>>>>>>> list of SHOT SIGCIS. Opinions expressed here are those of the member
>>>>>>> posting and are not reviewed, edited, or endorsed by SIGCIS. The list
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>>>>>>> you can change your subscription options at
>>>>>>> http://lists.sigcis.org/listinfo.cgi/members-sigcis.org      
>>>>>> 
>>>>>> 
>>>>>> 
>>>>>> --
>>>>>> James W. Cortada
>>>>>> Senior Research Fellow
>>>>>> Charles Babbage Institute
>>>>>> University of Minnesota
>>>>>> jcortada at umn.edu
>>>>>> 608-274-6382      
>>>>> 
>>>>> 
>>>>> --
>>>>> Laurent Bloch - https://laurentbloch.net - lb at laurentbloch.org
>>>>> Si vous trouvez que l'éducation coûte cher, essayez l'ignorance !
>>>>> (A. Lincoln)    
>>>> 
>>>> 
>>>>   -- 
>>>>   Laurent Bloch - https://laurentbloch.net - lb at laurentbloch.org
>>>>   Si vous trouvez que l'éducation coûte cher, essayez l'ignorance !
>>>>   (A. Lincoln)
>>>> 
>>>> 
>>> 
>>> 
>>> -- 
>>> Laurent Bloch - https://laurentbloch.net <https://laurentbloch.net/> <https://laurentbloch.net/ <https://laurentbloch.net/>> - lb at laurentbloch.org <mailto:lb at laurentbloch.org><mailto:lb at laurentbloch.org <mailto:lb at laurentbloch.org>>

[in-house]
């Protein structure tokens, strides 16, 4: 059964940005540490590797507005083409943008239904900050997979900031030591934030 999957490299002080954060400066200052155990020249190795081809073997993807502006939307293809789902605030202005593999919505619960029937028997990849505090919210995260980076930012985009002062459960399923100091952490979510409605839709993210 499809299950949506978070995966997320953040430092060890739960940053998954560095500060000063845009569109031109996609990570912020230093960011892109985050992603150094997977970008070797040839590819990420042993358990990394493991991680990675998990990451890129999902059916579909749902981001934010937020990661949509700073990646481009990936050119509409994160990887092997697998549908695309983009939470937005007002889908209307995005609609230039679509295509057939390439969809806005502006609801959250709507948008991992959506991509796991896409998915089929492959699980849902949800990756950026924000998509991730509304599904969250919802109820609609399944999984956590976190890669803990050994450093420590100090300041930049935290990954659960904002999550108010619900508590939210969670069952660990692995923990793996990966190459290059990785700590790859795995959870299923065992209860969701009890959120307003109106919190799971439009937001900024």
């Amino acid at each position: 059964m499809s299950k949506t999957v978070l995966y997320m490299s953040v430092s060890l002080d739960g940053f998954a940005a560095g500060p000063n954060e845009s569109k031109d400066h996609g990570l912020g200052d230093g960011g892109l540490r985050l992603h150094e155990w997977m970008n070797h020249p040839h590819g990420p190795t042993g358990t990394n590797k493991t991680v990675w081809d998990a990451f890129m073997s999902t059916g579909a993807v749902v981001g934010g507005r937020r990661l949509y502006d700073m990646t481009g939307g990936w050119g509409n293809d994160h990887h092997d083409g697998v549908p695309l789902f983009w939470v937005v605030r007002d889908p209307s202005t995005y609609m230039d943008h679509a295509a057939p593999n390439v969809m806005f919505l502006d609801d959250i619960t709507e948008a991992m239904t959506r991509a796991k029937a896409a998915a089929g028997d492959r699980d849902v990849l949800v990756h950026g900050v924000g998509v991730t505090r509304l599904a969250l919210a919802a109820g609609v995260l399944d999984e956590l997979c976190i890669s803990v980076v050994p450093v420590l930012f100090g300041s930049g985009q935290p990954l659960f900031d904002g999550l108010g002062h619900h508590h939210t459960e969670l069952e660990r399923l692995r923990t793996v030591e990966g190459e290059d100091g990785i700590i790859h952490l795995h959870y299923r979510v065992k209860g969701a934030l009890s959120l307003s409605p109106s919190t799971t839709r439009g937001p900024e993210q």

>>> Si vous trouvez que l'éducation coûte cher, essayez l'ignorance !
>>> (A. Lincoln)
>>> _______________________________________________
>>> This email is relayed from members at sigcis.org <http://sigcis.org/>, the email discussion list of SHOT SIGCIS. Opinions expressed here are those of the member posting and are not reviewed, edited, or endorsed by SIGCIS. The list archives are at http://lists.sigcis.org/pipermail/members-sigcis.org/ <http://lists.sigcis.org/pipermail/members-sigcis.org/> and you can change your subscription options at http://lists.sigcis.org/listinfo.cgi/members-sigcis.org <http://lists.sigcis.org/listinfo.cgi/members-sigcis.org>  
>> 
> 
> 
> -- 
> Laurent Bloch - https://laurentbloch.net <https://laurentbloch.net/> - lb at laurentbloch.org <mailto:lb at laurentbloch.org>
> Si vous trouvez que l'éducation coûte cher, essayez l'ignorance !
> (A. Lincoln)